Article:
Partly funded by the Australian Renewable Energy Agency (ARENA), which contributed AUD 4.5 million (US$3.2 million), the AUD 1.1 million project also secured a loan of AUD 5.9 million from the New South Wales Government and provided the balance of funds from its own capital.

Popular content

The business case for the renewable energy project was first developed in 2014 by the Lord Howe Island Board, the statutory authority that manages the island.

Its plan originally included wind turbines as part of the hybrid mix, but a Lord Howe Island Lessons Learnt Report, published by ARENA in late 2019, said the wind component could not be delivered. Further feasibility studies were undertaken since 2017 and “identified that a reconfigured and resized solar PV and battery storage generator would provide the same benefits”.

A breath-taking moment

Photon Energy won the tender for engineering, procurement and construction of the project in 2019, and implemented a value-management consultation process between the clients and its design and management teams — a thought-provoking step it has found beneficial in all its projects, which have so far racked up a combined global solar-generation capacity of 110 MWp.

On Lord Howe Island, the process “resulted in substantial cost savings”, and “an increase of 8% to the size of the PV component and 14% to the battery component”, as well as permanent public toilet facilities at the site which is passed by tourists on one of the island’s many stunning scenic walks.

The Lessons Learnt Report concluded that, “Allowing a short period within the project timeframe for a value-management dialogue can result in a project delivering more ‘wins’ for the community and within the scope tolerance of the project.”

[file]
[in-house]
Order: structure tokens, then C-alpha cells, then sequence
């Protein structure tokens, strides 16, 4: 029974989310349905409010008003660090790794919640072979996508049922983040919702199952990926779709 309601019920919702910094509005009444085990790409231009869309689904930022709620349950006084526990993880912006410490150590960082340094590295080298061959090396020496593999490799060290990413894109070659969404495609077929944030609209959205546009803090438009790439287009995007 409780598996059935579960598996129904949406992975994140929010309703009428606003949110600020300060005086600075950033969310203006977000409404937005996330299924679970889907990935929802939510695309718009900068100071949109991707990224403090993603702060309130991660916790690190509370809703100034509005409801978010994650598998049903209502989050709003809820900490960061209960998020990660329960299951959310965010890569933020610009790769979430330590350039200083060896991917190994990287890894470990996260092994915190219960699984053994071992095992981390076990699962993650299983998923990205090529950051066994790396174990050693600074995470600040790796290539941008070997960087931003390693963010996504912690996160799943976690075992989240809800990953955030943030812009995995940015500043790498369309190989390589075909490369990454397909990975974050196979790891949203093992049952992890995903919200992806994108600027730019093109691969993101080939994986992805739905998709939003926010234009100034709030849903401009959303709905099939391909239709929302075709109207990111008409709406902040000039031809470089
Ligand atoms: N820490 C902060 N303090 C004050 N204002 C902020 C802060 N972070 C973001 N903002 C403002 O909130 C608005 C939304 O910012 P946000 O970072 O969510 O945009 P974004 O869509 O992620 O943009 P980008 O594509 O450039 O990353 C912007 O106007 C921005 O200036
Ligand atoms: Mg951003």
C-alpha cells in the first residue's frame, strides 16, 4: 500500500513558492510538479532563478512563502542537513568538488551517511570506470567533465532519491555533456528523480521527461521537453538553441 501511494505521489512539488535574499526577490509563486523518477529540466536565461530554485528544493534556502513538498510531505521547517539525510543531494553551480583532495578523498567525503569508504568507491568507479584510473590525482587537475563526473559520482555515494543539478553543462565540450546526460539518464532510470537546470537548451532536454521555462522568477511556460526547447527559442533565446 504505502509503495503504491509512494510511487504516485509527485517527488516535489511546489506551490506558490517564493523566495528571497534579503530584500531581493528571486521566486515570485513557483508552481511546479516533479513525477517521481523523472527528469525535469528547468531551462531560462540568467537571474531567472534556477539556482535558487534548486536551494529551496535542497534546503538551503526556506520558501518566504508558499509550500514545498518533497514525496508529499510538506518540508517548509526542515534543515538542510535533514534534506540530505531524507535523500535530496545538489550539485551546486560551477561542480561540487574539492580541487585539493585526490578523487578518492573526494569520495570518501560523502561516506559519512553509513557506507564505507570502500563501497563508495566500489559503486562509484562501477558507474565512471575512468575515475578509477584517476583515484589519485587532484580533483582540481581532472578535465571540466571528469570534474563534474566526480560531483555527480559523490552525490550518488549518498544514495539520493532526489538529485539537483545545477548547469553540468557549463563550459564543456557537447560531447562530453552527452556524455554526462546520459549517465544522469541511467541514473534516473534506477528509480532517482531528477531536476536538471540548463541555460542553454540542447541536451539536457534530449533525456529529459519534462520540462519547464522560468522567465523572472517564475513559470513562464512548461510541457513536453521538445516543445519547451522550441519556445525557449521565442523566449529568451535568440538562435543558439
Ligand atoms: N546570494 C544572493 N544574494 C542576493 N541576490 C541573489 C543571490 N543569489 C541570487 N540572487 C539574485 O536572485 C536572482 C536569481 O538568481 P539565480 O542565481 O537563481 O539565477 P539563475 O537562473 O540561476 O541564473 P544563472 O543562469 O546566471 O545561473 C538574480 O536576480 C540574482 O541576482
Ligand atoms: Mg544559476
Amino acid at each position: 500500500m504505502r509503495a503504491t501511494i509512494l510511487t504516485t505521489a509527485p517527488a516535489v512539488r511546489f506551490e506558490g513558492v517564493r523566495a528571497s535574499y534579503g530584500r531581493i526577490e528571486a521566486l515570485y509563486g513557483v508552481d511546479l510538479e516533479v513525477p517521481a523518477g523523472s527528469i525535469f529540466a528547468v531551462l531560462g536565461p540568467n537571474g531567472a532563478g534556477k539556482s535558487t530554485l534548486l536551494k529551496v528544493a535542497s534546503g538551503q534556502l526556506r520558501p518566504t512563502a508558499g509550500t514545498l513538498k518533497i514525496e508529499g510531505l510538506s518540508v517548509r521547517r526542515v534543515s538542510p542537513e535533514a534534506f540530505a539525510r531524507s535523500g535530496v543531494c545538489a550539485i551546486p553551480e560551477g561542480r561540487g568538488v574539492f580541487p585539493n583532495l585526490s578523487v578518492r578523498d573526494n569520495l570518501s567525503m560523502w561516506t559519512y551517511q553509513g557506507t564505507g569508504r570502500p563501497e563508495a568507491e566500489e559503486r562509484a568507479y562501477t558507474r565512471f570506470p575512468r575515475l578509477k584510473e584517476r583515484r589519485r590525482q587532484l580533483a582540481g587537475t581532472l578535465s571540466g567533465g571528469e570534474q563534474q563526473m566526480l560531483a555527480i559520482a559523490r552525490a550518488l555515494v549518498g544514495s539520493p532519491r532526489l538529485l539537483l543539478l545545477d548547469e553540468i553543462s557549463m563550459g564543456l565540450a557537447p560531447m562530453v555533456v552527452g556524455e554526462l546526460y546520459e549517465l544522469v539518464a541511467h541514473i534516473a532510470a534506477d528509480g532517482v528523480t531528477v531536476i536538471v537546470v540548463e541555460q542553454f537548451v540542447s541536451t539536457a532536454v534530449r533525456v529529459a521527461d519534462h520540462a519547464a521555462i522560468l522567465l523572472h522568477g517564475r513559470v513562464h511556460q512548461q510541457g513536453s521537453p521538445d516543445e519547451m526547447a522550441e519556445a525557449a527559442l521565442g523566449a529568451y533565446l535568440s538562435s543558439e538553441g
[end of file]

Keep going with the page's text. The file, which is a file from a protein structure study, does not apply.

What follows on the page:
EPC rises to the challenges of this dramatic setting

Given the island’s reliance on diesel for its electricity, it was also critical that the integration of solar and battery storage be seamless and maintain an uninterrupted supply.

The remote location of the island, often inclement weather conditions and the site of the power plant posed access, design and geotechnical challenges for the contractors. In addition, says the Photon Energy Group website, the project “required a great deal of adaptability and problem-solving due to complications resulting from the Covid-19 pandemic”.

Despite such difficulties, Photon Energy Engineering Australia successfully negotiated the constraints of this environmentally sensitive site and the project, commenced in February 2020, was completed in 14 months.

Mick Pettit, Acting CEO of the Lord Howe Island Board said on Friday, “The announcement of this project is a fantastic result for the Lord Howe Island community and visitors alike.” He added that improving the island’s energy security, along with reducing the environmental impact of its electricity supply, “without detracting from the World Heritage values of Lord Howe Island, is a result that everyone should celebrate”.

This content is protected by copyright and may not be reused. If you want to cooperate with us and would like to reuse some of our content, please contact: [email protected]

Source: pv magazine